A quarter of a million new consumers have signed up for Affordable Care Act coverage on HealthCare.gov since open enrollment started, the Obama administration announced Wednesday.
More than 1 million people have signed up for 2017 coverage so far this year, according to the Centers for Medicare and Medicaid Services. About 750,000 of those sign-ups were returning customers. More than 300,000 of the new and returning sign-ups came between Nov. 9 and Nov. 11, the agency says — the three days immediately following last week’s election.
“The American people are demonstrating how much they continue to want and need the coverage the marketplace offers, and we are encouraging all Americans who need health insurance for 2017 to visit HealthCare.gov or their state Marketplace and check out their options,” Health and Human Services Secretary Sylvia Burwell said in a statement.
It’s a contentious time for HealthCare.gov and this year’s sign-up period was viewed as essential to solidifying the health care law. But the future of the law is uncertain after the election of Donald Trump, who has vowed to repeal it. Republican majorities in Congress are eager to help him do that.
Andy Slavitt, CMS’s acting administrator told reporters Tuesday that the website’s phone line has received about 8,000 calls since the election with consumers asking if the results affect their coverage. The agency has distributed scripts to call center workers with details about what they can tell consumers who have questions about the future of their coverage.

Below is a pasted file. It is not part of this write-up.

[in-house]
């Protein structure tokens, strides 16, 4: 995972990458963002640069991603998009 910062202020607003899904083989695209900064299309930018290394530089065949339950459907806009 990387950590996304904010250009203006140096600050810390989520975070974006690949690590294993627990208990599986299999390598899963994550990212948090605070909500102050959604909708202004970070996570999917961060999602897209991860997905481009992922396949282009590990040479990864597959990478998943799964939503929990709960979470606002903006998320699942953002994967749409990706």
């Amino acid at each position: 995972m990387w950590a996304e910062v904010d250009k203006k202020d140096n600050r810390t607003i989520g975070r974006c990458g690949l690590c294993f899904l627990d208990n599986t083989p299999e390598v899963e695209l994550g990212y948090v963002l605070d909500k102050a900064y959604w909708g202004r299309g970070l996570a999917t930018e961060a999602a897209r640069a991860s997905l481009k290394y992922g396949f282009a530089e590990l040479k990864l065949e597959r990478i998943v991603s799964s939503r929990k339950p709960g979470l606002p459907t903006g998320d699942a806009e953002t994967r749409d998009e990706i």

“I think it puts people very much at ease when they understand that this is the law of the land, that this coverage is available to them and will continue to be available to them through the course of the year, and that really that doesn’t change things,” Slavitt said. “I think there’s been a strong demonstration that people want and need these coverages.”
The agency delayed outreach efforts until after the election as to not have to compete for consumers’ attention, Slavitt said. But other than answering questions about the law, he said the agency’s messaging won’t be seriously changed by the results.
“When we relay to people that nothing is changing now and in the short-term, and I think we are heartened, certainly, in what we hear both from Republicans and Democrats that people respect the fact that nobody wants to do something disruptive to consumers, and I think consumers hear that as well,” he said. “When they hear that reinforced from us, I think that answers their question.”